• Justice/identity/belonging

Spiral of Inquiry: Scanning, Focusing, Developing a Hunch, Learning, Taking Action, Checking.

Capturing dialogue and participant voices is such a treat and I love how the whole brain is engaged by the group.  Students can see the process unfold and gain new insights and perspectives as a result.

At the beginning and part way through the afternoon, I utilized a couple of my favorite Lynda Barry exercises to cleanse our brains!

To really start the process, Miko asked the students the big question: What is Restorative Justice?  Not so easy to answer it turns out!

We started with one word reflection per participant, then the students broke off into groups to create a sentence answer.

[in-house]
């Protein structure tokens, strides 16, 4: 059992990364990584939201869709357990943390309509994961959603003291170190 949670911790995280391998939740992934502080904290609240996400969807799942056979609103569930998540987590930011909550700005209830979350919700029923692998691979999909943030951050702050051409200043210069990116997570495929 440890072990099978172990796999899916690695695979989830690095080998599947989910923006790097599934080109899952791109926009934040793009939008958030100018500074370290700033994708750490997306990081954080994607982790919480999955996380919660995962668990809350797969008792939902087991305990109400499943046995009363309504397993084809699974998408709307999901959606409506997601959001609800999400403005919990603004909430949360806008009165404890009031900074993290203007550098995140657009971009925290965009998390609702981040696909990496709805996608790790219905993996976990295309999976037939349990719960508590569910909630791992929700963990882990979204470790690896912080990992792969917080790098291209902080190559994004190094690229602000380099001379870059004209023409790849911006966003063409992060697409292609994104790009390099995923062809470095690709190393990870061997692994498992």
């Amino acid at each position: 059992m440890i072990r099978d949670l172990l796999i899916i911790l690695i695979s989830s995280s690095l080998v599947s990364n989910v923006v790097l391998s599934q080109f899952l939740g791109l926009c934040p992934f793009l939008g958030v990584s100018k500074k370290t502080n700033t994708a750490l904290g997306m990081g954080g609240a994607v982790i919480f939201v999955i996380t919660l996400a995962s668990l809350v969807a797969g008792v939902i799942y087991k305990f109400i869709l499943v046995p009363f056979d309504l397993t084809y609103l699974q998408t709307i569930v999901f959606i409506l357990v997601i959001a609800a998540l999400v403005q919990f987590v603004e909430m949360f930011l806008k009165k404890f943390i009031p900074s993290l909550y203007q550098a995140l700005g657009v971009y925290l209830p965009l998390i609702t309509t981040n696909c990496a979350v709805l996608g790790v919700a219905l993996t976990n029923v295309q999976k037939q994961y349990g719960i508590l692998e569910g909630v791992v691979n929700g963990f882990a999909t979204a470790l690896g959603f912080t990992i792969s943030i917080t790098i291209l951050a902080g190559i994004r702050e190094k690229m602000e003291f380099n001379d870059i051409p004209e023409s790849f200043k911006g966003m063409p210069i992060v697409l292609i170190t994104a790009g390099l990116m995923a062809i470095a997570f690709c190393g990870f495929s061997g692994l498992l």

What is Restorative Justice?

An opportunity to grow as a person when you have done something wrong in a way that is rehabilitative rather than punitive.

A value based philosophical framework guiding a rehabilitation process.

An inclusive approach to learning that emphasizes passion, respect, empathy, positivity, and acceptance in a safe and productive environment.

A values based approach to building community by empowering stakeholders.

We then discussed what identity and belonging means to each participant to enrich the exploration:


Relationship based, learning from each other, growth, supportive community, different way of learning, listening skills, equal opportunity to talk, accepted and not judged, having a place, empowerment, voice, equality, spend time in a place despite being uncomfortable, inclusivity, understanding (less about knowing), safety, community (actions affect others), non judgmental, ontological security, transparency.